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The Yes Bank Crisis

  • 07 Mar 2020
  • 7 min read

This article is based on Banking on bailouts: On Yes Bank crisis, Yes bank, no bank. It talks about the collapse of Yes Bank.

Within months of a small cooperative bank fallout in India, major private player Yes Bank (India's fifth largest private sector bank) has also come under the RBI action for mounting bad loans. In order to save Yes Bank from collapsing and to preserve people’s trust in the Indian banking system, RBI has taken several measures.

What steps RBI has taken?

  • First, the Reserve Bank of India has taken over the YES Bank management.
  • It has imposed a moratorium whose cash withdrawal limit has been capped at Rs 50,000.
  • The RBI used the instrument of moral suasion on the SBI to acquire the Yes bank.
    • Moral Suasion – is a qualitative control method of the RBI.
    • Moral Suasion means the use of compulsion or informal suggestion by the RBI on Commercial banks for the condition of Credit Policy.
  • The RBI announced a draft ‘Scheme of Reconstruction’ that entails the State Bank of India (SBI) investing capital to acquire a 49% stake in the restructured private lender.

Why Yes bank collapsed?

  • Domino effect of IL&FS crisis: Yes Bank illustrates the widening damage from India’s shadow banking crisis, which has left the Bank with a growing pile of bad loans.
    • Yes Bank’s total exposure to Infrastructure Leasing & Financial Services(IL&FS) and Dewan Housing Finance Corp (DHFL) was 11.5% as of September 2019.
  • Rising NPA's: Apart from these, Yes Bank suffered a dramatic doubling in gross non-performing assets over the April-September 2019 to ₹17,134 crores.
    • Due to this, Yes Bank was unable to raise capital to shore up its balance sheet.
  • Vicious cycle: Decline in the financial position of Yes Bank has triggered invocation of bond covenants by investors (redeeming of bonds), and withdrawal of deposits.
    • The bank was facing regular outflow of liquidity. It means that the bank was witnessing withdrawal of deposits from customers.
  • Governance issues: The bank has also experienced serious governance issues and practices in recent years which have led to a steady decline of the bank.
    • For instance, the bank under-reported NPAs to the tune of Rs 3,277 crore in 2018-19.

Effect of Yes bank Crisis

  • This revived the theory of India's Lehman Moment.
    • The government took over IL&FS in 2018 in an effort to reassure creditors after the defaults. Also, in 2019, the RBI seized control of another struggling shadow lender, Dewan Housing Finance Corp., to initiate bankruptcy proceedings.
    • The Yes Bank crisis could trigger a domino effect that could lead to the collapse of various other financial institution.

India's Lehman Moment

  • The IL&FS default spooked the markets and raised fears of a Lehman-like crisis, referring to the collapse of the US investment bank Lehman Brothers in 2008-09.
  • The event rocked global stock markets and led to the biggest financial crash (Global financial crisis) since the Great Depression 1929.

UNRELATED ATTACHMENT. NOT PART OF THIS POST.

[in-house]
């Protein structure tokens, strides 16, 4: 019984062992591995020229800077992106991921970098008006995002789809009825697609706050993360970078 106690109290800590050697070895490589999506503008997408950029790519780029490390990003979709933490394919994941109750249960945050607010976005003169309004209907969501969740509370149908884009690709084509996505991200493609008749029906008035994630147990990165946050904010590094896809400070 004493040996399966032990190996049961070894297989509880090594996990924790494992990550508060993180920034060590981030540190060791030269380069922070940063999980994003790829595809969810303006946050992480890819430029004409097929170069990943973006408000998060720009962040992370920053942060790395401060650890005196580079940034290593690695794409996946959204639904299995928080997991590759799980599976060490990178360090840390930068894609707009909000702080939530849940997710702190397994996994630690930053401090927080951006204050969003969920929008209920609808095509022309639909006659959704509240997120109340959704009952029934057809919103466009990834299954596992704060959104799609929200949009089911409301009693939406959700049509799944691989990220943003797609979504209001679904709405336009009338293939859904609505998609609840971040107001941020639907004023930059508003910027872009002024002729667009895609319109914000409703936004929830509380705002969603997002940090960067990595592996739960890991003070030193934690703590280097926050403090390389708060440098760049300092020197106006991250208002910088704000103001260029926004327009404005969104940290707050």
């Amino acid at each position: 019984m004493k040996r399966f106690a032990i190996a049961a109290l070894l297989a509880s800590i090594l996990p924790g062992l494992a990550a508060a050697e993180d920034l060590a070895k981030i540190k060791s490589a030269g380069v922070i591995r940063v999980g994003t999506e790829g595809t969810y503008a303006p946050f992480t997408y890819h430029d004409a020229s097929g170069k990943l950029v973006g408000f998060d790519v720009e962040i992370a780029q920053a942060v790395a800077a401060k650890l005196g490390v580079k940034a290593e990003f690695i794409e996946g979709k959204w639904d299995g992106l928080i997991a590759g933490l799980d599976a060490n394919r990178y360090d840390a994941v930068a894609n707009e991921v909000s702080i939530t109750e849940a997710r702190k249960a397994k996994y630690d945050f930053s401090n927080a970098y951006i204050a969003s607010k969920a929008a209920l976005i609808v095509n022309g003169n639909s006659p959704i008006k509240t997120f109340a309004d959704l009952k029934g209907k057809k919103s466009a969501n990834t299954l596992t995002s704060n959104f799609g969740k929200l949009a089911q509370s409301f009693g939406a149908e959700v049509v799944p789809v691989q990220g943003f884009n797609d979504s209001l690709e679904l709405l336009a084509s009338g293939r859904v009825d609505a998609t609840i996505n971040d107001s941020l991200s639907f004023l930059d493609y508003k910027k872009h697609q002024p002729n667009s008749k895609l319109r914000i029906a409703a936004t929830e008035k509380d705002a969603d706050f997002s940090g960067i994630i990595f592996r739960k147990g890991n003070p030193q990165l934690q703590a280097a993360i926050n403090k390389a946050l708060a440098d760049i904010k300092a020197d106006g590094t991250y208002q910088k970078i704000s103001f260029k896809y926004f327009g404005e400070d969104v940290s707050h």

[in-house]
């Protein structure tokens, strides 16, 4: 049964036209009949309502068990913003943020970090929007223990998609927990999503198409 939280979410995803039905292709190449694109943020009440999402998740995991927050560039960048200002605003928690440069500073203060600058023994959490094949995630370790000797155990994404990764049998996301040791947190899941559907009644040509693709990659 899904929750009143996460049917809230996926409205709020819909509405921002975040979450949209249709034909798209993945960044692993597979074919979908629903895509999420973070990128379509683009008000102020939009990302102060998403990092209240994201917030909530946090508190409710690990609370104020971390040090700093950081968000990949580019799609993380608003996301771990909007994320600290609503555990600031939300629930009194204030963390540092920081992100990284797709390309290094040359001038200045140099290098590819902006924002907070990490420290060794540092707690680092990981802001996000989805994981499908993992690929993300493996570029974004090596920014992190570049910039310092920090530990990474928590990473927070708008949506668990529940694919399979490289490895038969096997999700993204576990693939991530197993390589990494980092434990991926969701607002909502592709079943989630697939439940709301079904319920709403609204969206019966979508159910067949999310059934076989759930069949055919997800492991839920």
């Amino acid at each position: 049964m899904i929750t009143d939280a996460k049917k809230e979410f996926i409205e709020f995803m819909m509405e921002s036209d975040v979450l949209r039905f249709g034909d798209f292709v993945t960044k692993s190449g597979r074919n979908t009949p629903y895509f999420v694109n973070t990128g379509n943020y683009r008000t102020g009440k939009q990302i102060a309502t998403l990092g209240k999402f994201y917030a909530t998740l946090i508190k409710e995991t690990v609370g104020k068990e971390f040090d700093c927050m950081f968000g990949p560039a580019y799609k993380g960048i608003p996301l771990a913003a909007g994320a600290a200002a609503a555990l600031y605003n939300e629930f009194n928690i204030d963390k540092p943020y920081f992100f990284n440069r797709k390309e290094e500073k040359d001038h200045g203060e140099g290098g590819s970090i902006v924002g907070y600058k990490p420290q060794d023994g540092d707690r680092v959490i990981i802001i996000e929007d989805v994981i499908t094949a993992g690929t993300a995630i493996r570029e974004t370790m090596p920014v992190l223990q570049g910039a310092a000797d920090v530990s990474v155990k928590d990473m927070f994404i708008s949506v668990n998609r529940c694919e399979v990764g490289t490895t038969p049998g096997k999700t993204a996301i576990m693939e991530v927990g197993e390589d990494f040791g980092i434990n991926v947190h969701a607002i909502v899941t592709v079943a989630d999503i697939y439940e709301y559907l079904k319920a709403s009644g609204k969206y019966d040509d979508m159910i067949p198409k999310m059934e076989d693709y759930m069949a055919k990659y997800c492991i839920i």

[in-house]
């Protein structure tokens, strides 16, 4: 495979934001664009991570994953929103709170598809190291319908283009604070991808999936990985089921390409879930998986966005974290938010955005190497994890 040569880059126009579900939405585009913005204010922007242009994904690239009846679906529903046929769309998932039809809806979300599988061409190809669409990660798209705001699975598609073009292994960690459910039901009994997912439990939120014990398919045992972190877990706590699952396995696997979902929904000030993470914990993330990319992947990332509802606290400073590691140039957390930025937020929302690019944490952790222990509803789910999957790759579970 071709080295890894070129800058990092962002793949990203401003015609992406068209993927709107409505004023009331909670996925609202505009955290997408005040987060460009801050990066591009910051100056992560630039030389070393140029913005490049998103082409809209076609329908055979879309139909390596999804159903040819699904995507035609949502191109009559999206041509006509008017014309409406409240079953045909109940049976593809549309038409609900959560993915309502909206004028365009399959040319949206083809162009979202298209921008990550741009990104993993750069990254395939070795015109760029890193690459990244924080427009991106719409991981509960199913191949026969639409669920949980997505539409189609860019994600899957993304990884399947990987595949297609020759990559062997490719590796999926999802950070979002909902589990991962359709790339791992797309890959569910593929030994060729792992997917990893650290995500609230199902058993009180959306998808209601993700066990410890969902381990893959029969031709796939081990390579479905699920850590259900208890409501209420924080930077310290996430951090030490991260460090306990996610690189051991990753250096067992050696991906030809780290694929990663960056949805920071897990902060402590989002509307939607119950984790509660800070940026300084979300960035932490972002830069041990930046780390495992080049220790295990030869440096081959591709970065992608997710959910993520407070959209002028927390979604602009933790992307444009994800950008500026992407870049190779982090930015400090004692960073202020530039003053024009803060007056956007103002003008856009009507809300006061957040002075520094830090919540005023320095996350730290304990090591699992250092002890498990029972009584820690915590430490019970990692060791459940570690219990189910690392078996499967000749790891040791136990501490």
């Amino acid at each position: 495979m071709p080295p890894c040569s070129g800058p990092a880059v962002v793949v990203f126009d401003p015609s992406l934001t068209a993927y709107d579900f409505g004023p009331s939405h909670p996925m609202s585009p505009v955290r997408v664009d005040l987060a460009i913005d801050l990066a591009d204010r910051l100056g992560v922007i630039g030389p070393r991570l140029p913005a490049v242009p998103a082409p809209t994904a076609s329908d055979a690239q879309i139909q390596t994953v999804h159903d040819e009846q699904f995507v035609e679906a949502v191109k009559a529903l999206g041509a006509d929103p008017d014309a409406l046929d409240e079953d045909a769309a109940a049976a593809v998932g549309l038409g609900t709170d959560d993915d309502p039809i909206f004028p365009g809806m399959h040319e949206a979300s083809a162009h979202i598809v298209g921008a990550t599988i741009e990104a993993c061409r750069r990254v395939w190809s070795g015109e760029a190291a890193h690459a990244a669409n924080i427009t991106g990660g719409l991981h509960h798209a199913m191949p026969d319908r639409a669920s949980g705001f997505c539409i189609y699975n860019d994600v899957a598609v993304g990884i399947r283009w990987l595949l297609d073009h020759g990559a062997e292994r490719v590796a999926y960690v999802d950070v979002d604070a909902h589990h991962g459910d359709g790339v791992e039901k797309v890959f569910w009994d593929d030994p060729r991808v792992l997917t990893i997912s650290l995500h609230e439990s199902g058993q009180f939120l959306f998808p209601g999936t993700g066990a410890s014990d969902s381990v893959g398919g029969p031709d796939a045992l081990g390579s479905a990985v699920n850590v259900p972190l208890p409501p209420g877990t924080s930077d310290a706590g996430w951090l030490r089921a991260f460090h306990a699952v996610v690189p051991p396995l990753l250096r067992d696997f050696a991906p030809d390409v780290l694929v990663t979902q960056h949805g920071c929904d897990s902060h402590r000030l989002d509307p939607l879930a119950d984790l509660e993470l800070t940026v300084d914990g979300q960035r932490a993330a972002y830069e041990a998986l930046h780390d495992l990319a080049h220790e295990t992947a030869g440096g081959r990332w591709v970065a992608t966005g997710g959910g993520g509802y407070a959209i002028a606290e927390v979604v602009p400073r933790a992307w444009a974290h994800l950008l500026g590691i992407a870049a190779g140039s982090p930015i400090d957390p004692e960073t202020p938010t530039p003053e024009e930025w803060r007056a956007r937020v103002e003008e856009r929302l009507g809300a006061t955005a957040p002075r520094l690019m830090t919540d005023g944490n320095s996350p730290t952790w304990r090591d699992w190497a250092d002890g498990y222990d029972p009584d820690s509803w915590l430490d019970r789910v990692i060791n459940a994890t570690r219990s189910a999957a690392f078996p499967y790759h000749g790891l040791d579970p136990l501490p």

• The Yes Bank Crisis reflects badly on RBI egregious on two counts:
    • The unjustifiable delay: After being sluggish in identifying governance faultlines among IL&FS, DHFL, and now Yes Bank, RBI was slow to act.
    • Erosion of depositor faith: Even after RBI's takeover of Yes Bank, the news of limiting withdrawals at Rs 50,000, has led to long queues of people claiming their money back.
      • Capping withdrawals for depositors for Punjab and Maharashtra Cooperative Bank was bad enough. Using the same principle for Yes Bank will only serve to erode the faith of depositors in private banks in general and the banking regulator in particular.
  • The choice of SBI as the investor to effect the bailout reflects the paucity of options the government.
    • Owing to the recent announcement of the merger of banks, the majority of PSBs are in a transition period. After the merger, PSB will be reduced from 21 to 12.
    • Thus, the onus has fallen on India's largest bank (SBI) to play the role of a white knight (in economic terms it means a firm that saves a weaker firm from economic crisis) for Yes bank.
  • It will also have adverse impacts on the Banking sector.
    • One, people will gravitate towards public sector banks which are already reluctant to provide credit. 
    • Two, private banks will be forced to offer higher deposit rates, keeping the cost of credit higher.
    • Thereby banks will not be able to cater the credit requirement which is a prerequisite to realise the dream of becoming a $5 trillion economy by 2024-2025.
  • Effect of Indian Economy: Collapse of Yes Bank is highly undesirable, at a juncture when the growth in the Indian economy has dropped to 5%.

Way Forward

  • Yes Bank crisis is not exactly new or unique and its problems with mounting bad loans reflect the underlying woes in the financial sector ranging from real estate to power and non-banking financial companies.
  • Thus, Yes Bank crisis should be seen as a good opportunity for the various stakeholders:

Drishti Mains Question

Reflect on the underlying problems in India’s financial sector.

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